MOUNT PLEASANT - Town Council members got their first look Wednesday at the booming community's proposed $87.9 million budget for next year, which includes already approved property tax and fee increases to pay for a host of infrastructure projects.
Infrastructure projects included in Mount Pleasant's proposed budget
Mount Pleasant's proposed budget for 2014-2015 includes property tax and fee increases to help pay for a backlog of infrastructure projects including:
A half-dozen major stormwater drainage projects,
various road pavement preservation projects,
a new town hall and gym,
design plans for phase two of Memorial Waterfront Park,
restrooms at the Farmers Market pavilion,
an additional lane on Longpoint Road leading to westbound I-526 where traffic backs up at peak hours,
extension of Sweetgrass Basket Parkway, and
a new left turn lane at Bessemer Road on Park West Boulevard.
The proposal marks a roughly 1 percent increase over the town's current total budget and includes new revenue from the area's growth along with a property tax increase - the first in more than two decades - that adds $36 to the annual bill on a $300,000 home.
In recent weeks, the council also agreed to raise stormwater utility fees, planning fees, building permit fees and business licenses to pay for a backlog of road and drainage work.
"The economy is growing here, the quality of life, community services, those kinds of things are all helping our assessed values and revenues for the coming year," said Charles Potts, the town's chief financial officer. "We continue to recover from the Great Recession."
Town officials said they have heard few complaints about the tax and fee increases, likely because residents know where the money is going.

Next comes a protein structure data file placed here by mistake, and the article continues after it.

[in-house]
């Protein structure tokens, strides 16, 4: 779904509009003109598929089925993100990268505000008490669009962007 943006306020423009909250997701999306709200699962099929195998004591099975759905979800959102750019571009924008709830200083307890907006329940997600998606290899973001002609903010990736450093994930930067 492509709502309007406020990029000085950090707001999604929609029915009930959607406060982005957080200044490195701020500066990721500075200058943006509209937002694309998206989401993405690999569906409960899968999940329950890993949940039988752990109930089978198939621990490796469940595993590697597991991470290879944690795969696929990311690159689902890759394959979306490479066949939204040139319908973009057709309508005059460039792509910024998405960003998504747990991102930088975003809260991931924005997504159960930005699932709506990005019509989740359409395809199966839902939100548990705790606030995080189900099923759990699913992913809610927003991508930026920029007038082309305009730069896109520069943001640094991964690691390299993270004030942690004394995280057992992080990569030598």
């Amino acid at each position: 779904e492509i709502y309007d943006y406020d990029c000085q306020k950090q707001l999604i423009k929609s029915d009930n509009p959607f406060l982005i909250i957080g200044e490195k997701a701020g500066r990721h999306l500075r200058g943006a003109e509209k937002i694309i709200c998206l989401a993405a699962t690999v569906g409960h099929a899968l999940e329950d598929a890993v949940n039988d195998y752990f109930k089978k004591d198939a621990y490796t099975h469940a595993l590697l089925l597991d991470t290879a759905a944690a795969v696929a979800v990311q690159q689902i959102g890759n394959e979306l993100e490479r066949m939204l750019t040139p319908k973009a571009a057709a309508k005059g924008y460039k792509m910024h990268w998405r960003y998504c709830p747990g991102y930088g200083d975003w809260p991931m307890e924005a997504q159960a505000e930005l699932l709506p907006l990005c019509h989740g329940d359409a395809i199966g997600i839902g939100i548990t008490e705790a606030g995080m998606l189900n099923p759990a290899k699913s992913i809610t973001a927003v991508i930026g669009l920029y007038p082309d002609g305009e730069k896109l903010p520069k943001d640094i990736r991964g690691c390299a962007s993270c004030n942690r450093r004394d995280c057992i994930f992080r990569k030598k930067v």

"This council was clear that they want all fees we are raising to go to infrastructure," said Administrator Eric DeMoura, who presented the proposed 2014-2015 budget. Council members will review it in detail at committee meetings May 5.
Councilman Mark Smith, who was the lone vote against all tax and fee increases, said he is "looking forward to diving deep into the minutia."
The increases will pay for one of the town's largest outlays ever for capital projects, including: widespread stormwater drainage work, road pavement repairs around the town, several road improvements and lane additions, a new town hall and gym, new Farmers Market pavilion restrooms and other projects. The total capital budget reaches almost $52.7 million.
The town's 530 full-time employees also could receive raises of 3 percent to 3.5 percent if they qualify based on performance. Employees weathered two years of flat salaries and a third with only a holiday bonus during the recession, Potts said.
The proposed budget also includes a $600,000 boost to the town's fire department, mostly to hire 12 new full-time firefighters to staff a new station at Carolina Park set to open in July 2015.
Four more new employees also would join the town's ranks, including two to run the capital improvement projects.
The town expects to receive about $4.4 million more in property and other taxes, fees and various other revenue, from a total $66.5 million this year to nearly $71 million.
While Smith said the town must preserve its infrastructure and quality of life, people have thanked him for voting against the tax and fee increases. Mount Pleasant is enjoying growth and low unemployment, but some residents struggle.
"Significant amounts of people in our community are still hurting," Smith said. "We represent all members of the community, and not all of the community is thriving. A portion of those folks still have to make hard choices."
No residents spoke in favor or against the budget proposal.
Complaints have been minimal perhaps because the town hasn't raised property taxes in nearly 23 years. In 2011, it even decreased them. And the last business license increase was 12 years ago, Potts said.
Mayor Linda Page said last month that she not only supported the tax increase, she wished it were a little more. Yet, the new budget makes clear the town's commitment to capital improvements, she said.
"This budget will allow us to provide tangible proof that Mount Pleasant is taking care of business," Page said.
Now officials must show residents and business owners their higher taxes and fees are going to capital projects.
"It has been so very long and is so sorely needed. You add those things together and people aren't thrilled with it - but they are okay with it," Potts said. "I think it is good stuff."
Reach Jennifer Hawes at 937-5563 or follow her on Twitter at @JenBerryHawes.
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